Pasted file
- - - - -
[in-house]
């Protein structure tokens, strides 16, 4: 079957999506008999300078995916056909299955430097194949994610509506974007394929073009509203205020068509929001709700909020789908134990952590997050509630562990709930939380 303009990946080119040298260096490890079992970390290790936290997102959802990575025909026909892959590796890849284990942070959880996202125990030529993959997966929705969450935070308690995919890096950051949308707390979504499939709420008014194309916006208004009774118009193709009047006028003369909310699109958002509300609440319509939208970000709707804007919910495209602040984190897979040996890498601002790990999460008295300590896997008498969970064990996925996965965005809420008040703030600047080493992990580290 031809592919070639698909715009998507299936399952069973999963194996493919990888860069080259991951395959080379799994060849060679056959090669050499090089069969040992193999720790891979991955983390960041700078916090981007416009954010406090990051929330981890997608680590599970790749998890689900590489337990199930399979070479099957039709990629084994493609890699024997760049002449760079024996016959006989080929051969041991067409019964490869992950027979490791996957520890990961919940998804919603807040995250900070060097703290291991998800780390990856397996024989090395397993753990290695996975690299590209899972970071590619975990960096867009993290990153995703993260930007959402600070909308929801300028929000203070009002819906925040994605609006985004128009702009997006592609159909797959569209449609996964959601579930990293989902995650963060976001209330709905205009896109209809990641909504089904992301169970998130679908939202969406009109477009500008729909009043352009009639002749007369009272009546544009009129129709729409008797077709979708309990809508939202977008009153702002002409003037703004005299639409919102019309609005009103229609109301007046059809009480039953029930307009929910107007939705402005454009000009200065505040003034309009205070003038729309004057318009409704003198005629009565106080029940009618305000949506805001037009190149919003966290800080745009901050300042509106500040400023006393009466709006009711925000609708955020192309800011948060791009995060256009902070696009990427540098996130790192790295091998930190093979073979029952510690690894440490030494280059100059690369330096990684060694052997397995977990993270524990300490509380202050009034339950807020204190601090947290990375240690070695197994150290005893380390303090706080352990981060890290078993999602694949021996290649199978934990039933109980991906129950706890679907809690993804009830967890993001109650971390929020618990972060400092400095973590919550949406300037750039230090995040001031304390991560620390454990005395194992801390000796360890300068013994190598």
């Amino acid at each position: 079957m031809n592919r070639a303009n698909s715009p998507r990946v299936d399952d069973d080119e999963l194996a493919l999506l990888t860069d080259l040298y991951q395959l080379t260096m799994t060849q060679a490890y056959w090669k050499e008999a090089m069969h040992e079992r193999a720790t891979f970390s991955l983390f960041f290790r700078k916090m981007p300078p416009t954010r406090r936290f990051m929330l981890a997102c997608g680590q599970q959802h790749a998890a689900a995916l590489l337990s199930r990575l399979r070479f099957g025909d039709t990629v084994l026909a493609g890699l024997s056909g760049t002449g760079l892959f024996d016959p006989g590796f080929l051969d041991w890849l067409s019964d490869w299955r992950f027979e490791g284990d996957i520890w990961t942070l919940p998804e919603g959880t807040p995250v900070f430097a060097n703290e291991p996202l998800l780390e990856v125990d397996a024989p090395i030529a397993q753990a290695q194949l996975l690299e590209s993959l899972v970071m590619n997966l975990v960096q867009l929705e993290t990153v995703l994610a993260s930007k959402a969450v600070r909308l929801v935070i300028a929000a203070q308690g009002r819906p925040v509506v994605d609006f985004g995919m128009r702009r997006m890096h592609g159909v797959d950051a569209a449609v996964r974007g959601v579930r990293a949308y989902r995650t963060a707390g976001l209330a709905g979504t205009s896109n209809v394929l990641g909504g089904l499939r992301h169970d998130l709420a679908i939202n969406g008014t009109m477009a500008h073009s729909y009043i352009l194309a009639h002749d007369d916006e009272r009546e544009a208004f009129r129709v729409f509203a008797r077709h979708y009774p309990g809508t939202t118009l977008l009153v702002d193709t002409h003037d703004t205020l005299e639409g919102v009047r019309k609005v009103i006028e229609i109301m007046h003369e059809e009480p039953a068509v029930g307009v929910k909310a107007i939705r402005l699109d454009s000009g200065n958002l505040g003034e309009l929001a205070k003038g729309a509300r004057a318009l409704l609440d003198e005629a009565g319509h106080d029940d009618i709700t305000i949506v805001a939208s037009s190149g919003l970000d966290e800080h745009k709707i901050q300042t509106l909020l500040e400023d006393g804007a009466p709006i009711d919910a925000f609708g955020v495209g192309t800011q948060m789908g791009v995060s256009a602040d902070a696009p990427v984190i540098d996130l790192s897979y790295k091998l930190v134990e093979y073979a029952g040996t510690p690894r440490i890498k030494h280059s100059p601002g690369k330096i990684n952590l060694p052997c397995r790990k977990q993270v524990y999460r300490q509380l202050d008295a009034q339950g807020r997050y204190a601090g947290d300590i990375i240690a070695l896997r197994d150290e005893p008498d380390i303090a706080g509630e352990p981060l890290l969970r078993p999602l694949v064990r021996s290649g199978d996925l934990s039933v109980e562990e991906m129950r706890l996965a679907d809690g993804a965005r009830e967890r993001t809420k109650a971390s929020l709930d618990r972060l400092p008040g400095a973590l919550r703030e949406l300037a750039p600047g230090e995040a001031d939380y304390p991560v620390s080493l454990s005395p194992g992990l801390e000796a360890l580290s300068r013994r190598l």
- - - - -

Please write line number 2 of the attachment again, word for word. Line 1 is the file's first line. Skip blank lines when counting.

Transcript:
């Protein structure tokens, strides 16, 4: 079957999506008999300078995916056909299955430097194949994610509506974007394929073009509203205020068509929001709700909020789908134990952590997050509630562990709930939380 303009990946080119040298260096490890079992970390290790936290997102959802990575025909026909892959590796890849284990942070959880996202125990030529993959997966929705969450935070308690995919890096950051949308707390979504499939709420008014194309916006208004009774118009193709009047006028003369909310699109958002509300609440319509939208970000709707804007919910495209602040984190897979040996890498601002790990999460008295300590896997008498969970064990996925996965965005809420008040703030600047080493992990580290 031809592919070639698909715009998507299936399952069973999963194996493919990888860069080259991951395959080379799994060849060679056959090669050499090089069969040992193999720790891979991955983390960041700078916090981007416009954010406090990051929330981890997608680590599970790749998890689900590489337990199930399979070479099957039709990629084994493609890699024997760049002449760079024996016959006989080929051969041991067409019964490869992950027979490791996957520890990961919940998804919603807040995250900070060097703290291991998800780390990856397996024989090395397993753990290695996975690299590209899972970071590619975990960096867009993290990153995703993260930007959402600070909308929801300028929000203070009002819906925040994605609006985004128009702009997006592609159909797959569209449609996964959601579930990293989902995650963060976001209330709905205009896109209809990641909504089904992301169970998130679908939202969406009109477009500008729909009043352009009639002749007369009272009546544009009129129709729409008797077709979708309990809508939202977008009153702002002409003037703004005299639409919102019309609005009103229609109301007046059809009480039953029930307009929910107007939705402005454009000009200065505040003034309009205070003038729309004057318009409704003198005629009565106080029940009618305000949506805001037009190149919003966290800080745009901050300042509106500040400023006393009466709006009711925000609708955020192309800011948060791009995060256009902070696009990427540098996130790192790295091998930190093979073979029952510690690894440490030494280059100059690369330096990684060694052997397995977990993270524990300490509380202050009034339950807020204190601090947290990375240690070695197994150290005893380390303090706080352990981060890290078993999602694949021996290649199978934990039933109980991906129950706890679907809690993804009830967890993001109650971390929020618990972060400092400095973590919550949406300037750039230090995040001031304390991560620390454990005395194992801390000796360890300068013994190598």